EON Corp. IP Holdings, LLC v. Apple Inc., No. 3:2014cv05511 - Document 216 (N.D. Cal. 2016)

Court Description: ORDER DENYING 206 MOTION FOR SANCTIONS by Judge William H. Orrick. 207 , 213 Administrative Motions to File Under Seal granted. (jmdS, COURT STAFF) (Filed on 10/28/2016)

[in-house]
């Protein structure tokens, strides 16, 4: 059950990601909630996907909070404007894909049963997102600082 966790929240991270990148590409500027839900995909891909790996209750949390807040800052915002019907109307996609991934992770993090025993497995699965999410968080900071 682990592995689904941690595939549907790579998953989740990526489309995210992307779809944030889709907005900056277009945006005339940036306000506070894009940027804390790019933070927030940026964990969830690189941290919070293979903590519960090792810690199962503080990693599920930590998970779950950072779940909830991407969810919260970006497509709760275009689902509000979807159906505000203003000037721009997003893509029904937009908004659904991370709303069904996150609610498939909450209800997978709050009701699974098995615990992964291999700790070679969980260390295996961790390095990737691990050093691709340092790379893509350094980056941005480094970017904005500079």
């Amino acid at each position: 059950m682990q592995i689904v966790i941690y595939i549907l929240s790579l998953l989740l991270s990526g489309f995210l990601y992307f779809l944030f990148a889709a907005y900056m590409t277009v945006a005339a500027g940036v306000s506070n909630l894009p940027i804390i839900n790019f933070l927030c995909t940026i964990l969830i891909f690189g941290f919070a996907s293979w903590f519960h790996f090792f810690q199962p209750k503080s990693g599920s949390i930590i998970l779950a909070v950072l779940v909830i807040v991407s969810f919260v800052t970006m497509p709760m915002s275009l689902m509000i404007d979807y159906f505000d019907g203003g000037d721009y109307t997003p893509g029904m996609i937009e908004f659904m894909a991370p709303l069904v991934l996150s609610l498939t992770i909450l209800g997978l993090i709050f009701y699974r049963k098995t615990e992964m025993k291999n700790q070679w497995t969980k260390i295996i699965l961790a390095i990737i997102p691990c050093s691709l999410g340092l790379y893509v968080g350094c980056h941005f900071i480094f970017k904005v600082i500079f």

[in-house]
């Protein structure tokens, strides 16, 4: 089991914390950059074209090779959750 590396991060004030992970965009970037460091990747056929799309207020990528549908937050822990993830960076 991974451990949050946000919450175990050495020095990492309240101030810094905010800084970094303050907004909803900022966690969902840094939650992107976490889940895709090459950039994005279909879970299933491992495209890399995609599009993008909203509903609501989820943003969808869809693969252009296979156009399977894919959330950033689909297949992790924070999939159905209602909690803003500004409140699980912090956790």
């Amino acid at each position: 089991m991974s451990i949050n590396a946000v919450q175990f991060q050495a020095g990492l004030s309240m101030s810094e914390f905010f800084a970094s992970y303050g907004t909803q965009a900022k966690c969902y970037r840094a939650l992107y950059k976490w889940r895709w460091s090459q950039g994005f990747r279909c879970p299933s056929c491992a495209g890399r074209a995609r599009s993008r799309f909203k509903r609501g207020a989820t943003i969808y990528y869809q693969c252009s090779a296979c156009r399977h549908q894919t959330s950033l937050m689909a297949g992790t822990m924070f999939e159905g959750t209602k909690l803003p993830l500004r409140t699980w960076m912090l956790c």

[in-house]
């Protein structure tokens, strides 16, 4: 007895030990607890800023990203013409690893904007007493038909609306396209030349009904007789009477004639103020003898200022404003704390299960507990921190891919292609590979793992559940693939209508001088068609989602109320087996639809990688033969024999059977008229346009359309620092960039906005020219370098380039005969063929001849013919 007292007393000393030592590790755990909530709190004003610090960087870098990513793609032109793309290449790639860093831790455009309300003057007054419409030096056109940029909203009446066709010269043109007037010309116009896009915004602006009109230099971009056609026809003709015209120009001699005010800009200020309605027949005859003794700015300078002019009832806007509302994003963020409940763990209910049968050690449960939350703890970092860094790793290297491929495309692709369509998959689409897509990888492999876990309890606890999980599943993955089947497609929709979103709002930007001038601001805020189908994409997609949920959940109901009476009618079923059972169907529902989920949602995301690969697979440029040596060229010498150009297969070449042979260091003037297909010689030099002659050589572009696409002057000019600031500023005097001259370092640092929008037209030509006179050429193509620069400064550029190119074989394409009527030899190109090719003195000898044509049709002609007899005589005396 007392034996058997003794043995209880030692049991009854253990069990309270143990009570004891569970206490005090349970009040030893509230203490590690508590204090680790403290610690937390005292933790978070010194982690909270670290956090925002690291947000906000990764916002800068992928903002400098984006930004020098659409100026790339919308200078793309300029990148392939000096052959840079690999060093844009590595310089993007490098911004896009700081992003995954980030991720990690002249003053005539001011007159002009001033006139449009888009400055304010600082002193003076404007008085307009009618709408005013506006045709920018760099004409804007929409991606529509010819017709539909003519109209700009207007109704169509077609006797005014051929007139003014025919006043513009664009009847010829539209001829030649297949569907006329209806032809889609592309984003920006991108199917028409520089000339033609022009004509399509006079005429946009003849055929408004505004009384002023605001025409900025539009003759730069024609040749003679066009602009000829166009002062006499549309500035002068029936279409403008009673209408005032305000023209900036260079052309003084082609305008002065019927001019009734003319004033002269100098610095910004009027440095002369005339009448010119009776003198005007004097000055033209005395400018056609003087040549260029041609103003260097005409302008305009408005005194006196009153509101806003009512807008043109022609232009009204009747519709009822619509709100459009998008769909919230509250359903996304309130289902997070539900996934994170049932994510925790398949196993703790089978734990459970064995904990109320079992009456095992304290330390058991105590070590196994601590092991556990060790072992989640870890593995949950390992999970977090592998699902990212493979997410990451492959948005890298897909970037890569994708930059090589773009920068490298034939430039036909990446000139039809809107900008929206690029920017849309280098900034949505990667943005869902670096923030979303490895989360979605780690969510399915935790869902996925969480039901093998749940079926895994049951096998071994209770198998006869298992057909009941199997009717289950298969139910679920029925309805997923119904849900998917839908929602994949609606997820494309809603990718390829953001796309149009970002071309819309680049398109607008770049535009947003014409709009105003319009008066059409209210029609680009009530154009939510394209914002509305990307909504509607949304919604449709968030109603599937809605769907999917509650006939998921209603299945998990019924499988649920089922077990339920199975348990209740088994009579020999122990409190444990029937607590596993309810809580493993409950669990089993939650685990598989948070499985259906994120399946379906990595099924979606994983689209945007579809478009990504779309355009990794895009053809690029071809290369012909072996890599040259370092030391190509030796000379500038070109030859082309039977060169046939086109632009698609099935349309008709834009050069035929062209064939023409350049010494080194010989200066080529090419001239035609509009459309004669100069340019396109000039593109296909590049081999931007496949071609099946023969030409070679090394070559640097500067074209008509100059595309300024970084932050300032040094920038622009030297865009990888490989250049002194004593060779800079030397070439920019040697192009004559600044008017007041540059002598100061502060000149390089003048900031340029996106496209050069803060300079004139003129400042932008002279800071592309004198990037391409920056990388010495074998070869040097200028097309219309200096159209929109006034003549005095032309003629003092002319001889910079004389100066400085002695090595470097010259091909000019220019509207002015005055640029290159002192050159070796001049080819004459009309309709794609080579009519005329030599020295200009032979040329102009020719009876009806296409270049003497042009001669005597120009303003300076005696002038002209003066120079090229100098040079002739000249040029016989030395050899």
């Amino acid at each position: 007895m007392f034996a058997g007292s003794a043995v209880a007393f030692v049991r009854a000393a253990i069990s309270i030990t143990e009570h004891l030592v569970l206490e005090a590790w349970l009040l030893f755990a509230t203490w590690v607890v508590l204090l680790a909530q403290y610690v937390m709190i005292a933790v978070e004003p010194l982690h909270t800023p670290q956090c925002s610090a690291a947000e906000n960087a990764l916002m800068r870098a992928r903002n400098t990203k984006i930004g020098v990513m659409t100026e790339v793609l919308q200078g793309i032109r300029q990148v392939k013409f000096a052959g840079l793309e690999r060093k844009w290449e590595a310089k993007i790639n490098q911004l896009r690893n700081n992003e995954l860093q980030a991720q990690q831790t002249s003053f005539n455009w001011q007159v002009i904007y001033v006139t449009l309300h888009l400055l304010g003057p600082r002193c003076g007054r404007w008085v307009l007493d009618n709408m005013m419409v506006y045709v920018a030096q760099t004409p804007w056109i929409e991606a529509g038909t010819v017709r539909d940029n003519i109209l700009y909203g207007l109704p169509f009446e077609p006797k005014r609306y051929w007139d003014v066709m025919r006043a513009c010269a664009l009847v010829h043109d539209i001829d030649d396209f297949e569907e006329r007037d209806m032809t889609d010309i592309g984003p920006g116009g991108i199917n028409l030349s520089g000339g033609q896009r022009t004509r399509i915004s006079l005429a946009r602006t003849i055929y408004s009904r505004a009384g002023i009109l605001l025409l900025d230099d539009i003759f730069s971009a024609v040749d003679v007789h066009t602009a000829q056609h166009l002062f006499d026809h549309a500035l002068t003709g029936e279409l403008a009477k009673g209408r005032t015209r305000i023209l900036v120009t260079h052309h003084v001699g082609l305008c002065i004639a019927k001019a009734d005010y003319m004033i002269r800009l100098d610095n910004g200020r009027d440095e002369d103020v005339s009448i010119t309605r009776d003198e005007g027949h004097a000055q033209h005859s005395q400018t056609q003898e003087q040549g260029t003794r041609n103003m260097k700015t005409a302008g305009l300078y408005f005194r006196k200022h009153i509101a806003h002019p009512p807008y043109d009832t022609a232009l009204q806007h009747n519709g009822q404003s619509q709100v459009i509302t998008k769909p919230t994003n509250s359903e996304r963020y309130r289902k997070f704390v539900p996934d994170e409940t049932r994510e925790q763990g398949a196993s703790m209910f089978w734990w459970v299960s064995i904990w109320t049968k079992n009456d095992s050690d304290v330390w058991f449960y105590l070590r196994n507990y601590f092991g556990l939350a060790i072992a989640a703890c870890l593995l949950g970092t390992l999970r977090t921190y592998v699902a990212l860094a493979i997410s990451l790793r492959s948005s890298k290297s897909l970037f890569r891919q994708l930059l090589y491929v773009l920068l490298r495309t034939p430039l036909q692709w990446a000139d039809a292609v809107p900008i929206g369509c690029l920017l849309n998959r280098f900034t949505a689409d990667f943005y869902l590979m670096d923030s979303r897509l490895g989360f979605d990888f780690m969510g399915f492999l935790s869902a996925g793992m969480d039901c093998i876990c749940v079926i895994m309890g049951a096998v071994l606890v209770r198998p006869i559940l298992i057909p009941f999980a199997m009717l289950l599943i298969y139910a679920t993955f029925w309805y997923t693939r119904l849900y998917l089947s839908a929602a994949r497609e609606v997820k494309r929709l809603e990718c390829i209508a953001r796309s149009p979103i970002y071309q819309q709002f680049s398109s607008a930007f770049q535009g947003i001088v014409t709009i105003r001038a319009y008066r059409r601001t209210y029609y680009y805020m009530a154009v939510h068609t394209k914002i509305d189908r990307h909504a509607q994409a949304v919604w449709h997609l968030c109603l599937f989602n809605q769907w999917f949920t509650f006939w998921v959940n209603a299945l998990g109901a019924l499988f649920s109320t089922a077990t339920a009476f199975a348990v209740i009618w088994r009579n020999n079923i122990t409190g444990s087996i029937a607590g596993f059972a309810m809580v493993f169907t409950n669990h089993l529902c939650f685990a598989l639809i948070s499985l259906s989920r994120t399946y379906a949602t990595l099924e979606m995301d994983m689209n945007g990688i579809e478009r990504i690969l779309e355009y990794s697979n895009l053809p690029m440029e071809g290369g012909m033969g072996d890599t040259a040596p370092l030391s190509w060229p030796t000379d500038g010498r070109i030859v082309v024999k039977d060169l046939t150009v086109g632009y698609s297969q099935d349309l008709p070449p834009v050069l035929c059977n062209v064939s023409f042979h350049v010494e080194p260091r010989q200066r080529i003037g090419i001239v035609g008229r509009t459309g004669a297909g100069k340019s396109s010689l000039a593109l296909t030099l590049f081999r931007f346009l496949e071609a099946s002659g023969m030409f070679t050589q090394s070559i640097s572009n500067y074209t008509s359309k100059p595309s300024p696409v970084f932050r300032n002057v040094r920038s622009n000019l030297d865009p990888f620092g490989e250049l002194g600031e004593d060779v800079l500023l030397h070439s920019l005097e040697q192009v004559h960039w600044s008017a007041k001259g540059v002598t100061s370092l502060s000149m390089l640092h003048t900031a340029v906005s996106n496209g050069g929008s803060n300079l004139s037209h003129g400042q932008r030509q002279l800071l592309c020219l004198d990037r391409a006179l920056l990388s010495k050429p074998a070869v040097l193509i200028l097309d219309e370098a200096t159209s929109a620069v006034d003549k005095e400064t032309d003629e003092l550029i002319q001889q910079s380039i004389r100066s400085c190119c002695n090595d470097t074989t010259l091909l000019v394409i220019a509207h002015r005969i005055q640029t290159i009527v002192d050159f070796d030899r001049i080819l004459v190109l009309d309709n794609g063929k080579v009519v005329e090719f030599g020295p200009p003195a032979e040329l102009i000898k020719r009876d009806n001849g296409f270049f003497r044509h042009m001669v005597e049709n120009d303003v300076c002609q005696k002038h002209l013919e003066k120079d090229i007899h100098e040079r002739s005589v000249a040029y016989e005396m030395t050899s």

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1 2 3 4 UNITED STATES DISTRICT COURT 5 NORTHERN DISTRICT OF CALIFORNIA 6 7 EON CORP IP HOLDINGS LLC, Case No. 14-cv-05511-WHO Plaintiff, 8 v. ORDER DENYING MOTION FOR SANCTIONS 9 10 APPLE INC., Re: Dkt. Nos. 206, 207, 213 Defendant. United States District Court Northern District of California 11 BACKGROUND 12 13 EON moves for an award of sanctions against Apple for Apple’s alleged failure to comply 14 with a discovery order. In my June 14, 2016 Order resolving the parties’ dispute over what, if 15 any, information from prior cases Apple was required to produce to EON in this case, I required 16 the following: 17 18 19 20 21 22 23 24 25 1. Apple shall produce from the VirnetX, Unwired Planet, and SimpleAir cases the relevant portions of documents discussing APNs, iMessage, and FaceTime contained in: (i) expert reports; (ii) deposition transcripts; (iii) trial transcripts; and (iv) trial exhibits. 2. Apple shall not produce information regarding other parties’ products or technology that is protected by the protective orders or sealing orders in those cases. If, after reviewing the production required by this Order, EON has a good faith basis for seeking additional categories of information (e.g., pleadings or discovery responses), it may do so, but only if supported by specific citations to materials already produced to demonstrate relevance. June 14, 2016 Order [Dkt. No. 184] at 2-3. EON moves for sanctions arguing that: (i) produced based on its own view that the redacted information was not “relevant”; 26 27 28 Apple impermissibly redacted large swaths of information from the documents it (ii) Apple has failed to produce third-party documents that are relevant, namely the plaintiffs’ expert reports; and 1 (iii) Apple took too long (two months) to produce the documents. 2 As a cure for Apple’s conduct, EON wants me to order Apple to produce the information 3 redacted for “relevance,” order Apple to produce additional documents, and pay plaintiff’s 4 counsel’s fees incurred in bringing this motion. Apple opposes, arguing that in light of the express language of my Order, it was entitled to 5 6 redact from the documents information that did not discuss APNs, iMessage, or FaceTime, that it 7 diligently moved to produce the information covered by my Order (which required 8 communications and discussions with Apple’s outside counsel in the other litigations), and it 9 complied with my Order by refusing to produce materials designated confidential by the plaintiffs’ 10 in the prior cases. DISCUSSION United States District Court Northern District of California 11 12 13 I. DELAY EON complains that Apple excessively delayed production of the responsive documents 14 for two months under the guise of having to review for third-party confidential materials when in 15 reality Apple was taking the time to impermissibly redact large portions of the documents as 16 irrelevant. This complaint is not well-taken. Apple had to coordinate for the production with at 17 least three other law firms that acted as outside counsel for it in the other cases. Declaration of 18 Ezekiel Rauscher [Dkt. No. 212-1] ¶¶ 3,4, 8,12, 13; see also Dkt. Nos.212-2, 212-3, 212-4. The 19 responsive documents from the prior litigations were received by Apple’s current counsel between 20 June 29 and July 20, 2016. Id. ¶ 8. Apple’s current counsel (and their vendor) then reviewed the 21 documents to redact any confidential information regarding third-parties’ products or technology 22 and, I assume, also spent significant time redacting “irrelevant” information (e.g., information not 23 relevant to APNs, iMessage, or Facetime). Id. ¶¶ 9, 13. 24 Considering that Apple’s current counsel had to contact and negotiate with three law firms 25 who represented Apple in the prior cases and then review the documents produced by those firms, 26 and in light of the number of documents actually produced (over 600 documents, in excess of 27 20,000 pages), taking two months to produce the responsive materials was not unreasonable and 28 does not provide a basis for sanctioning Apple. 2 1 II. REDACTIONS FOR RELEVANCE Apple does not dispute that it redacted large amounts of “irrelevant” information from the 2 produced documents because those portions did not discuss APNs, iMessage, or FaceTime and my 3 4 prior Order only required Apple to product the “relevant portions of documents discussing APNs, iMessage, and FaceTime.” (emphasis added). Apple, therefore, narrowly reads the language of 5 my prior Order to allow redactions on pages of documents that are otherwise responsive, while 6 EON offers a broader reading that would require Apple to produce unredacted pages of documents 7 where there is any discussion of APNs, iMessage, or FaceTime. 8 EON does not argue – except with respect to one document – that Apple’s redactions 9 prevent it from understanding the context of the material Apple has produced. That one document 10 United States District Court Northern District of California 11 is the expert report of M. Ray Perryman. EON contends that the extensive redactions – including the table of contents – from the Perryman report show that Apple redacted relevant information 12 regarding the accused products in this case. Apple admits to having over-redacted and submits in 13 support of its opposition a revised version of the Perryman report that more narrowly redacts only 14 the names of licensees from the table of contents (as opposed to the majority of the table of 15 contents) and provides two new un-redacted paragraphs (¶ 20 and ¶ 76) that discuss APNs in 16 passing.1 EON does not specifically identify particular portions of other documents or specific 17 redactions that it claims are over-broad, either because EON cannot discern the context of the 18 discussion in which they are located or because it appears that the redacted text discusses APNs, 19 iMessage, or Facetime. 20 I cannot say that Apple has violated my Order in a way that merits sanctions. If I were 21 Apple, I might not have wasted time redacting information based solely on relevance. Then again, 22 if I were EON, I would not have wasted time raising this dispute in a fully briefed and heavily 23 papered motion for sanctions. Instead, it should have invoked the much more efficient joint 24 25 26 27 28 1 As to the redactions made in otherwise publicly available documents, Apple asserts that the redactions from the iPhone user guide did not concern iMessage (but instead a different “Messages application,” an explanation that EON does not contest in reply) and the redacted discussions of “push” delivery for email, calendar and contacts do not implicate the APNs, iMessage or Facetime products accused here. Oppo. at 3-4. EON criticizes these redactions from public documents in its reply, but does not explain how the information redacted is necessarily relevant to the accused products in this case such that is should have been produced under my prior Order. 3 1 discovery letter dispute process. If there are discrete portions of documents where the redactions prevent EON from 2 3 understanding the context of the discussion of APNs, iMessage, or Facetime, or if there are other 4 specific instances where EON believes Apple over-redacted relevant information, EON should 5 invoke a meet and confer process as to those documents. If the parties cannot resolve specific 6 redaction disputes, they may submit them to me for determination under the joint discovery letter 7 dispute process. 8 III. 9 FAILURE TO PRODUCE EXPERT REPORTS Finally, EON complains that Apple has not produced any expert reports from the plaintiffs in the other cases. Apple responds that because its current counsel was informed by former 11 United States District Court Northern District of California 10 counsel for Apple that plaintiffs’ expert reports were designated as confidential by those plaintiffs, 12 Apple was not required to produce them in response to my Order. Apple, instead, produced “all 13 responsive expert reports that were not designated confidential by another party.” Oppo. 6; 14 Rauscher Decl. ¶¶4-7; Declaration of Lisa A. Tarpley [Dkt. No. 212-2] ¶ 6 (counsel for Apple in 15 SimpleAir, Inc. v. AWS Convergence Tech., et al., did not collect SimpleAir’s infringement, 16 damages, or validity expert reports because those were designated as confidential by SimpleAir 17 and discussed other parties’ technology and/or products); Declaration of Christina Kogan [Dkt. 18 No. 212-3] ¶ 5 (counsel for Apple in Unwired Planet LLC v. Apple, Inc., did not produce expert 19 reports designated as confidential by Unwired and included discussions of Unwired’s patents and 20 related technology, licenses, and other financial information), ¶ 6 (did not produce other reports 21 and discovery responses which did not discuss APNs, iMessage, or Facetime); Declaration of 22 Leslie M. Schmidt [Dkt. No. 212-4] ¶ 5 (counsel for Apple in VirnetX, Inc. v. Apple, Inc. was not 23 asked to produce and did not produce documents designated as confidential by another party in 24 that case, including VirnetX’s expert reports, which include references to VirnetX’s patents or the 25 development of technology claimed in the patents). 26 EON points out in reply that my Order allowed Apple to withhold “information regarding 27 other parties’ products or technology that is protected by the protective orders or sealing orders in 28 those cases.” (emphasis added). As such, EON argues that Apple was required to secure and 4 1 produce the portions of the plaintiffs’ expert reports that discussed Apple and Apple’s technology 2 (even if those sections of the reports were designated confidential by those plaintiffs). EON’s 3 interpretation shows that my prior Order was not as precise as it could have been. In issuing my Order on the parties’ discovery dispute, I was attempting to address Apple’s 4 5 concern that it would be unduly burdensome (in light of the weak to non-existent showing of 6 “nexus” made by EON) for Apple to have to negotiate and secure for production information 7 marked as confidential by parties other than Apple in those other cases. Notice would need to be 8 provided under the protective orders at issue and negotiations conducted with not only the outside 9 counsel for Apple but also the plaintiffs who had designated materials as confidential. I did not intend to put Apple (or those third parties) through that effort, but instead intended to require 11 United States District Court Northern District of California 10 Apple to produce all information that was, essentially, within its own or its counsels’ control. 12 Apple’s interpretation accurately captured the intent of my Order. Just as discovery disputes are more expeditiously resolved through the joint discovery 13 14 letter process, so too ambiguities in orders are more expeditiously resolved by a motion for 15 clarification as opposed to a full-blown sanctions motion. As noted above with respect to redactions, if based on its review of the materials produced 16 17 by Apple, EON finds a need for additional production – for documents referenced in the expert 18 reports or for exhibits discussed in the depositions – EON should follow up with Apple. If the 19 parties cannot agree that specifically identified documents should be produced, that matter can be 20 brought to my attention through a joint discovery dispute letter wherein EON explains with 21 precision how the documents it seeks share a technological nexus with or are otherwise relevant to 22 the APNs, iMessage, or Facetime products at issue in this case. 23 IV. 24 MOTIONS TO SEAL Both EON and Apple submit administrative motions to seal information submitted in 25 support of or in opposition to the motion for sanctions. Dkt. Nos. 207, 213. EON seeks to seal 26 exhibits F, G, H, J, K, L, M, N, Q and R to the Declaration of Joshua Jones in Support of EON’s 27 motion for sanctions. Dkt. No. 206. Exhibits F, G, H, J, K, L and R are deposition transcripts 28 from the prior cases that according to a declaration from Apple’s counsel in support of sealing 5 1 contain confidential and proprietary information regarding Apple’s technology, marketing, and 2 finances. Dkt. No. 211,¶¶ 6-11, 14. Exhibit M is a copy of the Perryman report from the 3 SimpleAir case, and according to Apple’s declarant contains confidential financial and cost 4 information relating to Apple’s Push Notification Service. Id. ¶ 12. Exhibit Q is a copy of an 5 internal Apple marketing presentation containing confidential and proprietary information 6 regarding marketing for Facetime. Id. ¶ 13. Based on the declaration submitted in support of 7 sealing, I find good cause supports sealing of these exhibits and EON’s administrative motion to 8 seal [Dkt. No. 207] is GRANTED. Apple moves to seal Exhibit 10 to the Declaration of Ezekiel Rauscher, which is a copy of 10 excerpts of the Perryman expert report discussed above. As above, good cause has been shown to 11 United States District Court Northern District of California 9 seal this exhibit. Apple’s administrative motion to seal [Dkt. No. 213] is GRANTED. CONCLUSION 12 13 For the foregoing reasons, EON’s motion for sanctions is DENIED. 14 IT IS SO ORDERED. 15 16 17 Dated: October 28, 2016 ______________________________________ WILLIAM H. ORRICK United States District Judge 18 19 20 21 22 23 24 25 26 27 28 6